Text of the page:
Monday, January 6, 2014

Why America Loves and Needs Coin Laundries and Laundromats


Since the first coin-op Laundromat opened - approximately at the end of World War II - American has needed and used Laundromats.  This has been good for America and good for the Laundromat business owners who have had a chance to participate in the American dream of business owership, earn money for entrepreneurs,  and provided a way for families to escape traditional employment and become their own boss.

In some cases the Laundromat business has become the primary source of income for a family, in others it merely adds to their other household income.  Laundromats can be managed on a part-time basis and do not require the expenditure of a great amount of time by the Laundromat operator.  The better it is managed, the less time needs to be spent inside the Laundromat itself.

Some Laundromat sales persons have called them "recession proof" businesses, but this recent recession our country continues to face, has shown the best description should be "recession resistant."  However, even in times of financial uncertainty, Laundromats have performed better than most other businesses. A source to wash and dry their clothes is an ongoing, repetitive, necessity of life, closely related to health and self-respect of all economic levels of our society.

There are those that argue that economic downturns can even increase Laundromat revenue, since people are less willing to spend a lot of money on home washer and dryer repairs or take the stepse to purchase new replacement washers for their homes.

While the costs for starting a Laundromat are not small, nearly anybody with a decent amount of equity in their home and some cash in the bank can afford to open a coin-op laundry center. Your primary up-front expenses will be the costs of leasing and remodeling your retail space. As for the most expensive part, the actual coin-op washers and dryers, most commercial laundry manufacturers offer attractive lease terms which will require little money up front and payments spread out up to 7 years.

One of the attractions to owning a Laundromat is that it can be a family-run business, and require as little or as much time as the owner would like to commit. As a family affair, different members of the household can take care of the different chores in operating the store. Generally, the 3 biggest time requirements of the Laundromat owner are janitorial, maintenance, and money handling. If you are envisioning a smaller, non-staffed type of laundry operation, these requirements could require as little as 10 to 15 hours per week. If you plan on opening a larger staffed store, you might spend even less time, though you’ll have to pay for an appropriate level of staffing to accomplish this (and especially at the beginning, you’ll want to spend as much time as possible “on-site” to train employees and cultivate your growing clientele).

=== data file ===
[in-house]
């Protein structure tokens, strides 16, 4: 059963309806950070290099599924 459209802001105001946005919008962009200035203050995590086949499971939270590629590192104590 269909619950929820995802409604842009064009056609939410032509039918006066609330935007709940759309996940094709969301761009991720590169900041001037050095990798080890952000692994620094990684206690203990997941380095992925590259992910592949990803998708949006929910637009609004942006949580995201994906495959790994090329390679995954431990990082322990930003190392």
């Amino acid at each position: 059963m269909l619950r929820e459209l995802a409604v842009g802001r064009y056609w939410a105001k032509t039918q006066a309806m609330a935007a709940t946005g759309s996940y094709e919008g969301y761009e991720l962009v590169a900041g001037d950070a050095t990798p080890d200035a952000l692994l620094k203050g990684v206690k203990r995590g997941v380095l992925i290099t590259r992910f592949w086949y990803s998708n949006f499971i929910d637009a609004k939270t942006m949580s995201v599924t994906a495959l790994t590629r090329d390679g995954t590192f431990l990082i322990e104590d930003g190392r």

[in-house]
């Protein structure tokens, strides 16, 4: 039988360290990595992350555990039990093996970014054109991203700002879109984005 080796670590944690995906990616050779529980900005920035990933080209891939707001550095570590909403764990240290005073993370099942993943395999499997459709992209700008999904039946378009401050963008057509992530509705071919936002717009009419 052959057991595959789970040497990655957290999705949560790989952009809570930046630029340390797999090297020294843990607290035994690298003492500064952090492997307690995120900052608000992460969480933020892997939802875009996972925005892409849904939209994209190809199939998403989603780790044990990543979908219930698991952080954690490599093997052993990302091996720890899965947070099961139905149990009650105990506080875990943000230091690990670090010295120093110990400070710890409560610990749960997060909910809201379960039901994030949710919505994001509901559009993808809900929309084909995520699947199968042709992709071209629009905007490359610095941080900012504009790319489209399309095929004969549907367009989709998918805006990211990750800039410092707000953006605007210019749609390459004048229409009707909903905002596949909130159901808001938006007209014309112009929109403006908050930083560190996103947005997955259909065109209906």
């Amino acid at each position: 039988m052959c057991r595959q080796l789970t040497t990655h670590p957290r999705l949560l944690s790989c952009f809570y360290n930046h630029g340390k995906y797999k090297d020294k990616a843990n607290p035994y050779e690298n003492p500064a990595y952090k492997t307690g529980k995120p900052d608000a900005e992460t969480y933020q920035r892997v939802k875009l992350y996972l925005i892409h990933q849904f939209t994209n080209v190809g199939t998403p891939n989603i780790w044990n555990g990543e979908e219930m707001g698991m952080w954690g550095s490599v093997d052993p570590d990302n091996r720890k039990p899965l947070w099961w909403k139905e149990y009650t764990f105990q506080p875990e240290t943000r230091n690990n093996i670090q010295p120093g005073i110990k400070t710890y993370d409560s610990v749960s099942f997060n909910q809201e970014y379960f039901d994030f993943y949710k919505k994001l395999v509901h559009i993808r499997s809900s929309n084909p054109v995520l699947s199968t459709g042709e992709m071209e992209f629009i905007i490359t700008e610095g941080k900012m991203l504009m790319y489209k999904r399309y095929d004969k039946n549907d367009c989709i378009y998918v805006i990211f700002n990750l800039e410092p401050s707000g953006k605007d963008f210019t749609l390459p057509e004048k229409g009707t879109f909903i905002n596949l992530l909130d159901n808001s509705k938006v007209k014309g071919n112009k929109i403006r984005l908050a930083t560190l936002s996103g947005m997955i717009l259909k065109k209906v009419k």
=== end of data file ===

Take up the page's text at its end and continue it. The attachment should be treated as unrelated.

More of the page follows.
Today's modern laundromat systems have eliminated much of the risk associated with what was previously an all-cash business that invited employee fraud, criminal theft, and IRS audits. Computerized laundromat equipment and "smart card" payment systems eliminate the need to count endless stacks of quarters and insure that all income is easily accounted for, and make your daily accounting chores a breeze.
Remember, Laundromats are unique in the business world. There is no inventory to sell. Customers pay for services up front, so you never have to chase receivables. And your customers will provide most of the labor! 

A well-run Laundromat business in a good location can be a very profitable endeavor, and many a coin-op laundromat owner have gone on to open multiple locations and leave their normal 9-to-5 job far behind.

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